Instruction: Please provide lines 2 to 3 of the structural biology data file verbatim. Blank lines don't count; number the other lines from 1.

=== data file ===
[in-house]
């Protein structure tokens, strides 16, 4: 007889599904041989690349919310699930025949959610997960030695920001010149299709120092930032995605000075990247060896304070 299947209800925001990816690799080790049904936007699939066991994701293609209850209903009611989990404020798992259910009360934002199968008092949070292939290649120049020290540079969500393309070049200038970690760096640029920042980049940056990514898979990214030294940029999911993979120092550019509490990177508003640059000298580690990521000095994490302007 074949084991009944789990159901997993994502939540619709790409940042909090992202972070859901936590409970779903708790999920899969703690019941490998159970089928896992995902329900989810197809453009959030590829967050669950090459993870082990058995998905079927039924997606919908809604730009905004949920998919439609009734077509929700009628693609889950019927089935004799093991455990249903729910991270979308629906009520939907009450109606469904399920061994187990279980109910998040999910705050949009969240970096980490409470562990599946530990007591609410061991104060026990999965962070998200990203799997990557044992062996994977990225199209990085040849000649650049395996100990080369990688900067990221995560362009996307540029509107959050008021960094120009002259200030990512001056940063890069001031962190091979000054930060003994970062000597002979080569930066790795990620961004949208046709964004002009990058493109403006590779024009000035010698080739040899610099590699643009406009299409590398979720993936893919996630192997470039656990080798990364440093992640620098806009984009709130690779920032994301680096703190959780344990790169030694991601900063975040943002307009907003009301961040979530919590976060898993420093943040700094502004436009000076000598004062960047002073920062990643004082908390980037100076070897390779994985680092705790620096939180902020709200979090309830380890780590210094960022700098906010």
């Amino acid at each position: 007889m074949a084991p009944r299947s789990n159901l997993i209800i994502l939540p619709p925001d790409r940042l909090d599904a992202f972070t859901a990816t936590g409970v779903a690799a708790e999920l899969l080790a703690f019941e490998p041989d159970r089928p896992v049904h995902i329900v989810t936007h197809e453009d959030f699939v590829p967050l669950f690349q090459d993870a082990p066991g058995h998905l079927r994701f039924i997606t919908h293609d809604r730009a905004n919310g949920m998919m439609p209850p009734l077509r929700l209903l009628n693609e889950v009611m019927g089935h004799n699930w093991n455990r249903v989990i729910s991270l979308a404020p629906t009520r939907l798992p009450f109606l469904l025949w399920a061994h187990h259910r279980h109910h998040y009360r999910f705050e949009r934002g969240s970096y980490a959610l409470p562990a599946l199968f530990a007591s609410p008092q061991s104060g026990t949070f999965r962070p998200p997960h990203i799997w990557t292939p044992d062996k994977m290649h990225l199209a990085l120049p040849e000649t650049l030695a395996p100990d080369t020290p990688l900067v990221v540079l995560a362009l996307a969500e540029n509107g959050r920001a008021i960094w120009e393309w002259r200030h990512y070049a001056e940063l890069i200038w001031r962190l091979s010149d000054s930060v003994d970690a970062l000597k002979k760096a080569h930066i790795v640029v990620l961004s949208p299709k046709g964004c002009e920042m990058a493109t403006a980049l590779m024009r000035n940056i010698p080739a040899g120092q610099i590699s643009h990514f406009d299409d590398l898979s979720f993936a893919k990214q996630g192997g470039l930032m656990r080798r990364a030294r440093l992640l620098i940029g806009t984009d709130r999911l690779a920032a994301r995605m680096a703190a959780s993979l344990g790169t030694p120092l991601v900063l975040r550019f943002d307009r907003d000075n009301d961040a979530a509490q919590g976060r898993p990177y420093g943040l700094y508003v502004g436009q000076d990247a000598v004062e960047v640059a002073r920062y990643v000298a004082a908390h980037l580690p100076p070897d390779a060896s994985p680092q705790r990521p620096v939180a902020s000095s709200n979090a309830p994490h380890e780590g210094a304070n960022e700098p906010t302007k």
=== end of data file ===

């Protein structure tokens, strides 16, 4: 007889599904041989690349919310699930025949959610997960030695920001010149299709120092930032995605000075990247060896304070 299947209800925001990816690799080790049904936007699939066991994701293609209850209903009611989990404020798992259910009360934002199968008092949070292939290649120049020290540079969500393309070049200038970690760096640029920042980049940056990514898979990214030294940029999911993979120092550019509490990177508003640059000298580690990521000095994490302007 074949084991009944789990159901997993994502939540619709790409940042909090992202972070859901936590409970779903708790999920899969703690019941490998159970089928896992995902329900989810197809453009959030590829967050669950090459993870082990058995998905079927039924997606919908809604730009905004949920998919439609009734077509929700009628693609889950019927089935004799093991455990249903729910991270979308629906009520939907009450109606469904399920061994187990279980109910998040999910705050949009969240970096980490409470562990599946530990007591609410061991104060026990999965962070998200990203799997990557044992062996994977990225199209990085040849000649650049395996100990080369990688900067990221995560362009996307540029509107959050008021960094120009002259200030990512001056940063890069001031962190091979000054930060003994970062000597002979080569930066790795990620961004949208046709964004002009990058493109403006590779024009000035010698080739040899610099590699643009406009299409590398979720993936893919996630192997470039656990080798990364440093992640620098806009984009709130690779920032994301680096703190959780344990790169030694991601900063975040943002307009907003009301961040979530919590976060898993420093943040700094502004436009000076000598004062960047002073920062990643004082908390980037100076070897390779994985680092705790620096939180902020709200979090309830380890780590210094960022700098906010």
């Amino acid at each position: 007889m074949a084991p009944r299947s789990n159901l997993i209800i994502l939540p619709p925001d790409r940042l909090d599904a992202f972070t859901a990816t936590g409970v779903a690799a708790e999920l899969l080790a703690f019941e490998p041989d159970r089928p896992v049904h995902i329900v989810t936007h197809e453009d959030f699939v590829p967050l669950f690349q090459d993870a082990p066991g058995h998905l079927r994701f039924i997606t919908h293609d809604r730009a905004n919310g949920m998919m439609p209850p009734l077509r929700l209903l009628n693609e889950v009611m019927g089935h004799n699930w093991n455990r249903v989990i729910s991270l979308a404020p629906t009520r939907l798992p009450f109606l469904l025949w399920a061994h187990h259910r279980h109910h998040y009360r999910f705050e949009r934002g969240s970096y980490a959610l409470p562990a599946l199968f530990a007591s609410p008092q061991s104060g026990t949070f999965r962070p998200p997960h990203i799997w990557t292939p044992d062996k994977m290649h990225l199209a990085l120049p040849e000649t650049l030695a395996p100990d080369t020290p990688l900067v990221v540079l995560a362009l996307a969500e540029n509107g959050r920001a008021i960094w120009e393309w002259r200030h990512y070049a001056e940063l890069i200038w001031r962190l091979s010149d000054s930060v003994d970690a970062l000597k002979k760096a080569h930066i790795v640029v990620l961004s949208p299709k046709g964004c002009e920042m990058a493109t403006a980049l590779m024009r000035n940056i010698p080739a040899g120092q610099i590699s643009h990514f406009d299409d590398l898979s979720f993936a893919k990214q996630g192997g470039l930032m656990r080798r990364a030294r440093l992640l620098i940029g806009t984009d709130r999911l690779a920032a994301r995605m680096a703190a959780s993979l344990g790169t030694p120092l991601v900063l975040r550019f943002d307009r907003d000075n009301d961040a979530a509490q919590g976060r898993p990177y420093g943040l700094y508003v502004g436009q000076d990247a000598v004062e960047v640059a002073r920062y990643v000298a004082a908390h980037l580690p100076p070897d390779a060896s994985p680092q705790r990521p620096v939180a902020s000095s709200n979090a309830p994490h380890e780590g210094a304070n960022e700098p906010t302007k």